Senator Tower. I would like, however, to emphasize the importance of the 4 days of hearings which the subcommittee embarks upon this morning.

The legislation introduced by Senator Brock, which I have cosponsored, seeks to cure many of the ills which plague our efforts to insure that low-cost housing can be constructed in the future at prices the Federal Government can justly afford to pay, and justify to the taxpayer.

My legislation is directed at removing anachronistic provisions from the National Housing Act and Housing Act of 1937.

Unfortunately, the Federal Government, due to the strictures of prevailing wage provisions in current housing statutes, has contributed to inflationary pressures in the construction industry.

In addition, inordinately high determinations, far above the average wage scales in many instances, have taken the Davis-Bacon Act in full circle-intended in 1931 to protect local laborers and contractors by insuring the integrity of local wages, we now find in 1972 that local contractors in smaller communities are unable to bid on federally financed projects in their locality due to the high wage rates, thus opening the door to contractors from the larger metropolitan areas. We have a good list of witnesses who have agreed to appear this week and discuss the pending legislation. I have requested that the normal order of witnesses be altered just slightly this morning. Ordinarily we would begin with Under Secretary Silberman; however, to insure the greatest benefit of the testimony to be presented this morning, we will open with Mr. Ahart from the General Accounting Office, for I feel that the Department of Labor would like to respond to the testimony that he delivers.

Now, I would like to call on Mr. Ahart of the GAO, and you may proceed any way you like, sir. I believe that you have a printed statement which is in the hands of the members of the committee. You may read that in its entirety, or you may submit that for the record and proceed informally, however you want to do it.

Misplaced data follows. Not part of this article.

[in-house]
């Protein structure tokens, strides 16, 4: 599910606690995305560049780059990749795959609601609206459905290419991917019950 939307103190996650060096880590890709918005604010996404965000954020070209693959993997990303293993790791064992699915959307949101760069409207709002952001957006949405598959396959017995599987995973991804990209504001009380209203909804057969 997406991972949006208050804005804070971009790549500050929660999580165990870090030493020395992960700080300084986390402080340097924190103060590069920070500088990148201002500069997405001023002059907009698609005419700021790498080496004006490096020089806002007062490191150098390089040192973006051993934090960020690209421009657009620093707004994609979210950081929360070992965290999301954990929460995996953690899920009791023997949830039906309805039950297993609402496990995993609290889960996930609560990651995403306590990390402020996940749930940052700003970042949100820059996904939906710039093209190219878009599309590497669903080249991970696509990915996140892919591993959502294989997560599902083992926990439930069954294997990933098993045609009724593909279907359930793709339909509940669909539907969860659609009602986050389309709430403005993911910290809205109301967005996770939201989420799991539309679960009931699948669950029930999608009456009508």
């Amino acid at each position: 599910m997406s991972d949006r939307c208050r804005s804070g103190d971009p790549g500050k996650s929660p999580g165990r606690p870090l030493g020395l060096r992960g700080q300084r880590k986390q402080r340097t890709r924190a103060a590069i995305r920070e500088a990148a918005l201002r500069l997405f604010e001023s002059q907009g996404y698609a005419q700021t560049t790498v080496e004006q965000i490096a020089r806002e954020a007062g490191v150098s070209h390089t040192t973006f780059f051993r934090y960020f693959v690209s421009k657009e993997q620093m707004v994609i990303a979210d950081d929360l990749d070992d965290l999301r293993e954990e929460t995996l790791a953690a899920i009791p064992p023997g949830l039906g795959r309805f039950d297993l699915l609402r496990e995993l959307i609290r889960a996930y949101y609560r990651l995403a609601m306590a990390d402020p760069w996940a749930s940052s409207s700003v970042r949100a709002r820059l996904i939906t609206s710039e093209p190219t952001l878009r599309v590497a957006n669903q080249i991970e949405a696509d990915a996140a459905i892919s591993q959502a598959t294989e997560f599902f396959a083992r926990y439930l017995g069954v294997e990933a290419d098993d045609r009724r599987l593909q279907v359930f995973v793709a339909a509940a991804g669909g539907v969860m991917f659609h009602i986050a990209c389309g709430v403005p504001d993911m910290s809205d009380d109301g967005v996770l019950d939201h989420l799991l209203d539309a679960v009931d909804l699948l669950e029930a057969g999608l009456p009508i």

Senator BROCK. Let me ask if I may insert my remarks at this point. Without objection, I would like to insert my own remarks in the record at this point to save some time.

Senator TOWER. No objection.

(The complete statement of Senator Brock follows as though read:)


At the outset, I want to thank the chairman for calling these hearings. As has been announced, they will be concerned with several proposals aimed at lowering housing construction costs in federally assisted housing programs.

I believe it is an absolute tragedy that Congress has allowed a situation to develop where housing is priced out of the reach of many American families-most notably, those in the middle and lower income groups. When housing costs rise from 10 to 15 percent a year, there is no way that we in Washington can increase subsidies to keep pace with those costs. To the contrary, our past willingness to do so has contributed to our problems. The very fact that the Housing and Urban Development Act of 1972, which was reported out by this sub


committee and recently passed the Senate, raised the Federal subsidy to an amount that would cover families with earnings of $11,000, indicates something is fundamentally wrong in the industry. That is why I fought for these hearings-to try to find some way to cut the ever-spiraling increase in construction costs.

During the next 4 days, testimony will be given on two bills, S. 3373, which I introduced, and S. 3654, which was introduced by the distinguished senior Senator from Texas, Mr. Tower.

My bill, S. 3373, is aimed at ending restrictive work rule and outmoded building code bars to the use of new or improved building products and methods. It is cosponsored by Senators Beall, Bennett, Dole, Dominick, Fannin, Gurney, Packwood, Taft, and Tower.

We are not here to discuss all construction wage levels, even though wage rates for the building trades have increased far faster than other sectors of the economy. My target is to cut construction costs by increasing job productivity. A recent survey by Engineering News Record showed that low productivity wastes from 15 to 40 percent of every construction payroll dollar. The publication estimates that, as a result, Americans this year are spending from $12 billion to $16 billion "for something they aren't getting." A significant portion of that amount is being spent through federally assisted programs. I believe we in Congress have an obligation to encourage maximum productivity in these programs alone, if not throughout the construction industry.

Industrialized building products and techniques can vary from prehung doors to entire buildings designed as a system with one prebuilt component fitting into another such component. In some cases, complete houses are factory constructed and only have to be attached to foundations at the site.

Employment of such products can raise productivity and decrease overall costs. Less time is lost due to weather since much of the work is completed in a factory. Unit labor costs are reduced because assembly line production requires labor with lesser skills than those on the jobsite. Overall job overhead is also reduced since prefabrication saves time. Most importantly, greatly increased employment can be achieved by increased sales of more reasonably priced homes.